Tortoise Gallantry

David Herbert Lawrence 1885 (Eastwood, Nottinghamshire) – 1930 (Vence)

Making his advances
He does not look at her, nor sniff at her,
No, not even sniff at her, his nose is blank.
Only he senses the vulnerable folds of skin
That work beneath her while she sprawls along
In her ungainly pace,
Her folds of skin that work and row
Beneath the earth-soiled hovel in which she moves.

And so he strains beneath her housey wall,
And catches her trouser-legs in his beak
Suddenly, or her skinny limb,
And strange and grimly drags at her
Like a dog,
Only agelessly silent, with a reptile's awful persistency.

Grim, gruesome gallantry, to which he is doomed.
Dragged out of an eternity of silent isolation
And doomed to partiality, partial being,
Ache, and want of being,
Want,
Self-exposure, hard humiliation, need to add himself on to her.

Born to walk alone,
Fore-runner,
Now suddenly distracted into this mazy side-track,
This awkward, harrowing pursuit,
This grim necessity from within.

Does she know
As she moves eternally slowly away?
Or is he driven against her with a bang, like a bird flying in the dark against a window,
All knowledgeless?

The awful concussion,
And the still more awful need to persist, to follow, follow, continue,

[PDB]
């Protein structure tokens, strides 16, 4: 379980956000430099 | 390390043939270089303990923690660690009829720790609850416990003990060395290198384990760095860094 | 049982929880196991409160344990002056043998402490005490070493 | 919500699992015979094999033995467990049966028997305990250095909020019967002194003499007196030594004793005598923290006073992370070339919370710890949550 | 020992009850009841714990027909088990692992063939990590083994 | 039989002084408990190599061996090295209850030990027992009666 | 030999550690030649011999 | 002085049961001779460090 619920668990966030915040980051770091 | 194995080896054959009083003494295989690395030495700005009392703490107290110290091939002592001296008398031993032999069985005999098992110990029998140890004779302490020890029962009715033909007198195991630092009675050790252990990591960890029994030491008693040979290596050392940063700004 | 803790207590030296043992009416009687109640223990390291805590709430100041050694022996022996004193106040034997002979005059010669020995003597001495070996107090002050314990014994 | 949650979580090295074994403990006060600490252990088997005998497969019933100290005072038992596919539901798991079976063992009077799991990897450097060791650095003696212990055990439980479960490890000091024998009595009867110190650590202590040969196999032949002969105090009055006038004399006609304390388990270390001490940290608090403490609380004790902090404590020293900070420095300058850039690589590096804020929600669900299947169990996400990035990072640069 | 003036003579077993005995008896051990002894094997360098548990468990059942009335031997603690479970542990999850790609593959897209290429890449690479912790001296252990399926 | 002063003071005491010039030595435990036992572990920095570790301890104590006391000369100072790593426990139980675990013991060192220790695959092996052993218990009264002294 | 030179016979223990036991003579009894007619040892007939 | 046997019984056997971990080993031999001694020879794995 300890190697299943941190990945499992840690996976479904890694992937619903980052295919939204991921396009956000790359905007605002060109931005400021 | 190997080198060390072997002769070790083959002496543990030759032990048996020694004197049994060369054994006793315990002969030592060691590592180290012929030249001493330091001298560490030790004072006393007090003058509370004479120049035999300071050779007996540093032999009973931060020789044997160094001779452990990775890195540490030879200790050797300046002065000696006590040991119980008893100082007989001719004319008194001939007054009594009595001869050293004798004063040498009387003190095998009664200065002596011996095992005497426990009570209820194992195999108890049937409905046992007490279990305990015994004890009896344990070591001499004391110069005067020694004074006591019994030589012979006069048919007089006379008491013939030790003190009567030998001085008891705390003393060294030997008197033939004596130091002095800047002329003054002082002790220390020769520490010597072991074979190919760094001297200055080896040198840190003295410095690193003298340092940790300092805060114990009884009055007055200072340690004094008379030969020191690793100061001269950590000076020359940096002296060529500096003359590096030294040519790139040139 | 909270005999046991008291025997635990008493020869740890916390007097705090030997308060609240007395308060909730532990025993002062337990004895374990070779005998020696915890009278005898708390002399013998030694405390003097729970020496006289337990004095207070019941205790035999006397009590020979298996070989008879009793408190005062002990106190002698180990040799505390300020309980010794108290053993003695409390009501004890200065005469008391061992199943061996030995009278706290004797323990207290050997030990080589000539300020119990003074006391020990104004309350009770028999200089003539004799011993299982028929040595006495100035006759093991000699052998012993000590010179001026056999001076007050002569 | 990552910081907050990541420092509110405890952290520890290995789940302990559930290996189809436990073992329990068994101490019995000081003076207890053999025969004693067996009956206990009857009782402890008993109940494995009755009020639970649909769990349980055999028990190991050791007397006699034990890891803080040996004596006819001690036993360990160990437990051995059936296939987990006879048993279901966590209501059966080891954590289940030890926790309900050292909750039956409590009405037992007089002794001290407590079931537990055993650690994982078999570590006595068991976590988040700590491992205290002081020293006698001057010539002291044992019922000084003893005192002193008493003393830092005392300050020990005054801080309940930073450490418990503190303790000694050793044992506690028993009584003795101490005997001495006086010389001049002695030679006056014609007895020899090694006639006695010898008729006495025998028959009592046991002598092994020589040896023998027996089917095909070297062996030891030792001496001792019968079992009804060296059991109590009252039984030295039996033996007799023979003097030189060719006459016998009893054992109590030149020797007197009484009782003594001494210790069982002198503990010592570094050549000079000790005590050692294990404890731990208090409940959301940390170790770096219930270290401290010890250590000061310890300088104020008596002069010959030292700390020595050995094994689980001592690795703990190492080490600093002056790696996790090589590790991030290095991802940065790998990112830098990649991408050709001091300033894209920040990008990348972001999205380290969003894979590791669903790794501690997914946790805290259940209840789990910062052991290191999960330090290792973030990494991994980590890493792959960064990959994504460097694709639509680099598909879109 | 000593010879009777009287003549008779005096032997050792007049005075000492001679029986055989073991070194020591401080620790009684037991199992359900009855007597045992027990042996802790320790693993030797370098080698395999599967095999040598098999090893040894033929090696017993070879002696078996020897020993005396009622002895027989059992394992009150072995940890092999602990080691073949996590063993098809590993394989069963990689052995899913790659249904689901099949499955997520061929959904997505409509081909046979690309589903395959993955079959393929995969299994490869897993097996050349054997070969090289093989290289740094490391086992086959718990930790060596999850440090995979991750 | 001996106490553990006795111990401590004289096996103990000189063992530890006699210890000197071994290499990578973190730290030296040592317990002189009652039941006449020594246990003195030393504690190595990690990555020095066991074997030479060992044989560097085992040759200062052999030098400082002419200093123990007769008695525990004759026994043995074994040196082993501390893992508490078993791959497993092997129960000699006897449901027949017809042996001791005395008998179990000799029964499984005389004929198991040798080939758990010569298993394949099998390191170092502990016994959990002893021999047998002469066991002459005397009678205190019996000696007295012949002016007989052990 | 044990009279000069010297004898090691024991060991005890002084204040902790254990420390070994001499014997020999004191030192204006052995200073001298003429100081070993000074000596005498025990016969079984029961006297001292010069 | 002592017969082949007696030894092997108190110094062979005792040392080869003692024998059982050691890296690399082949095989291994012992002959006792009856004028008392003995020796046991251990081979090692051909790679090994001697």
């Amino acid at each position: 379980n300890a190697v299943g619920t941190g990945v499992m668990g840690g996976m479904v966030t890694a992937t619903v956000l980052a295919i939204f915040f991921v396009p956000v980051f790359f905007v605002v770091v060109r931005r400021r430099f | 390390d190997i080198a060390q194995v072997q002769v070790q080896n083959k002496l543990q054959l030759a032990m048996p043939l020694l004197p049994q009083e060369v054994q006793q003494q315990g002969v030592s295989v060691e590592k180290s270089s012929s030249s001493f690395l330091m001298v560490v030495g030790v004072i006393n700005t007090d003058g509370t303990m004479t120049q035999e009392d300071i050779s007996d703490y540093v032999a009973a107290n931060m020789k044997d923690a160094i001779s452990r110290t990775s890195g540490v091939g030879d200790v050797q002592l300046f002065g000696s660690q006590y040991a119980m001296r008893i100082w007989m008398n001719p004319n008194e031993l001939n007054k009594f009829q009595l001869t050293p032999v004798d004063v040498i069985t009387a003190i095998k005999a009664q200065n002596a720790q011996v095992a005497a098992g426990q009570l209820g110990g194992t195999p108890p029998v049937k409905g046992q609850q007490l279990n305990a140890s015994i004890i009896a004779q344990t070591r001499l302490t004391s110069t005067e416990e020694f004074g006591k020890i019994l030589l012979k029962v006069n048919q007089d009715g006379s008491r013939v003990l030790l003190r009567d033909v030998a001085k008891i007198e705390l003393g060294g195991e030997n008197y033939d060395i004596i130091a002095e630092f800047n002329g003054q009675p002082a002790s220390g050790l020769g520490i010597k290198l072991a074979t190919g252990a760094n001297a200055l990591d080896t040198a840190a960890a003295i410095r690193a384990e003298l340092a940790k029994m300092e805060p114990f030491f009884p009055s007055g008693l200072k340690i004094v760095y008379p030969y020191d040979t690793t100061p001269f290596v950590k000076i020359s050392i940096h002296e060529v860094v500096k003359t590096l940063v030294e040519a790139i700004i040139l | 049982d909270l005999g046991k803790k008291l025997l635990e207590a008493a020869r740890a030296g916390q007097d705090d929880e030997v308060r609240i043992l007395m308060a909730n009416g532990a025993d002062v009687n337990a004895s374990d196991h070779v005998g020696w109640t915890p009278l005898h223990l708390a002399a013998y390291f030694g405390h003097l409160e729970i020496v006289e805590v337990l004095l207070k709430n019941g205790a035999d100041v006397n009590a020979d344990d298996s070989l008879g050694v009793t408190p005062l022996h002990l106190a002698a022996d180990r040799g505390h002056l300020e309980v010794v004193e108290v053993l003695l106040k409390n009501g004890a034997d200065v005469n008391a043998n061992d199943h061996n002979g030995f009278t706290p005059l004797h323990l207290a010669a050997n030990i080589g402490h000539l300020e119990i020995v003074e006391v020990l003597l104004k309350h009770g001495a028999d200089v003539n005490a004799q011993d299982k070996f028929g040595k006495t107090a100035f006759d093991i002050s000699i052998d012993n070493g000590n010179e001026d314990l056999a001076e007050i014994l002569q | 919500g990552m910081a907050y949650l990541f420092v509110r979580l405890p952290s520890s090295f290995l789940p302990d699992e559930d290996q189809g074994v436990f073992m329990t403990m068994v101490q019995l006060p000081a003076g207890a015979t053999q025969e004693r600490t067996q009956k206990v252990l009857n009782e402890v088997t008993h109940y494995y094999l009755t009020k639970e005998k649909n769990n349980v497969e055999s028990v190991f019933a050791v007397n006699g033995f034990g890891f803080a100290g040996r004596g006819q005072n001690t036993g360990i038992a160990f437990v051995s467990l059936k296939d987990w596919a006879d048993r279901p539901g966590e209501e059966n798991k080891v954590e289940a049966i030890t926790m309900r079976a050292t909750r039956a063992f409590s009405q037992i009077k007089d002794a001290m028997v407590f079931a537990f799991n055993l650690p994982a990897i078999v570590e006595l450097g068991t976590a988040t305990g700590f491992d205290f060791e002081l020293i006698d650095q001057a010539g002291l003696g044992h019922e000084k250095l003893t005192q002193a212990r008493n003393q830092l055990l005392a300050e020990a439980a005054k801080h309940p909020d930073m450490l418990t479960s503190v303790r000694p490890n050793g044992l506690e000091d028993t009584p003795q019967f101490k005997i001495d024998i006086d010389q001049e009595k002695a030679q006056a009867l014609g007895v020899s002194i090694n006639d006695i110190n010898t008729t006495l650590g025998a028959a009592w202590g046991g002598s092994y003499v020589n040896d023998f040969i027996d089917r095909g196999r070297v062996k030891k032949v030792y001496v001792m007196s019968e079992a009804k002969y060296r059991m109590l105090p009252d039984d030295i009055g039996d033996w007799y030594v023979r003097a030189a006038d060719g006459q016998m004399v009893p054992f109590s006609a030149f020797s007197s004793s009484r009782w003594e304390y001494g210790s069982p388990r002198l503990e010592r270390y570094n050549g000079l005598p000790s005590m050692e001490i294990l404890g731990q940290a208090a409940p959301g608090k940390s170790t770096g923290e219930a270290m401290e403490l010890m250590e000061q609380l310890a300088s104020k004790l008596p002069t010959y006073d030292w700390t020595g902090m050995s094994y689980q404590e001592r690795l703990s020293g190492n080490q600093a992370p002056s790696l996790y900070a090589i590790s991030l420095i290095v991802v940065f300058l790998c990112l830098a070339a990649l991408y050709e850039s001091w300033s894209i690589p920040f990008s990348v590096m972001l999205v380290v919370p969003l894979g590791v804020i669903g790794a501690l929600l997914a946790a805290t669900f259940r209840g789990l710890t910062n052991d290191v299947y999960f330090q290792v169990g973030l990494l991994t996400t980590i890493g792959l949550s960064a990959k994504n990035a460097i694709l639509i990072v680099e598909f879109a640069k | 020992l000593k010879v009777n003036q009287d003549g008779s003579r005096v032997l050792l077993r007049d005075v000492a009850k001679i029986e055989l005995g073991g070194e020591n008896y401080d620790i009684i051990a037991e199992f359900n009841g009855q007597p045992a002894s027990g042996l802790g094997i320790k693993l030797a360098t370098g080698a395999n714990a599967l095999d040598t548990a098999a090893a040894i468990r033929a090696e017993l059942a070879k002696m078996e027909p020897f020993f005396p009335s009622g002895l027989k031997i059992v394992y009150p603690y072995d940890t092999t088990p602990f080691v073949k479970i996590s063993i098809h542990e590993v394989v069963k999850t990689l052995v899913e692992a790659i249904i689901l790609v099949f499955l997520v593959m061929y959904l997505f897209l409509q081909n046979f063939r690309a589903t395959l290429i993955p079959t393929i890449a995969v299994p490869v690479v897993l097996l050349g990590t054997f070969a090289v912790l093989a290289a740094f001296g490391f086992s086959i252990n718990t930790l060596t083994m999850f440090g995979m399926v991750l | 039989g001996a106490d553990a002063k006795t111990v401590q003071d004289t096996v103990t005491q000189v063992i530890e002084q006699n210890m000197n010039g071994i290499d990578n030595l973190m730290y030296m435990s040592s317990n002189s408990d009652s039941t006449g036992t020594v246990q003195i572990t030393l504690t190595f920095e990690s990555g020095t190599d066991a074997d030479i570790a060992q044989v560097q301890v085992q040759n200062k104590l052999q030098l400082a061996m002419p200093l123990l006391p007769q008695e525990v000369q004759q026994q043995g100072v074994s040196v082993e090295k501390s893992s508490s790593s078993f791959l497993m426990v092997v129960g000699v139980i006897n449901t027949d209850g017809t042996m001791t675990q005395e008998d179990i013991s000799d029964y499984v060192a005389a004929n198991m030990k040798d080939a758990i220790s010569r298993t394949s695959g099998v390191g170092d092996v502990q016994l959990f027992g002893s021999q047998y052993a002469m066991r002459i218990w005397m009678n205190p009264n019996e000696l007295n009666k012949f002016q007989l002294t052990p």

Driven, after aeons of pristine, fore-god-like singleness and oneness,
At the end of some mysterious, red-hot iron,
Driven away from himself into her tracks,
Forced to crash against her.

Stiff, gallant, irascible, crook-legged reptile,
Little gentleman,
Sorry plight,
We ought to look the other way.

Save that, having come with you so far,
We will go on to the end.

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Submitted on May 13, 2011

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David Herbert Lawrence

David Herbert Lawrence was an English writer and poet. His collected works represent, among other things, an extended reflection upon the dehumanising effects of modernity and industrialisation. Lawrence's writing explores issues such as sexuality, emotional health, vitality, spontaneity, and instinct. Lawrence's opinions earned him many enemies and he endured official persecution, censorship, and misrepresentation of his creative work throughout the second half of his life, much of which he spent in a voluntary exile he called his "savage pilgrimage". At the time of his death, his public reputation was that of a pornographer who had wasted his considerable talents. E. M. Forster, in an obituary notice, challenged this widely held view, describing him as "the greatest imaginative novelist of our generation." Later, the literary critic F. R. Leavis championed both his artistic integrity and his moral seriousness. more…

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    "Tortoise Gallantry" Poetry.net. STANDS4 LLC, 2020. Web. 23 Sep. 2020. <https://www.poetry.net/poem/7898/tortoise-gallantry>.

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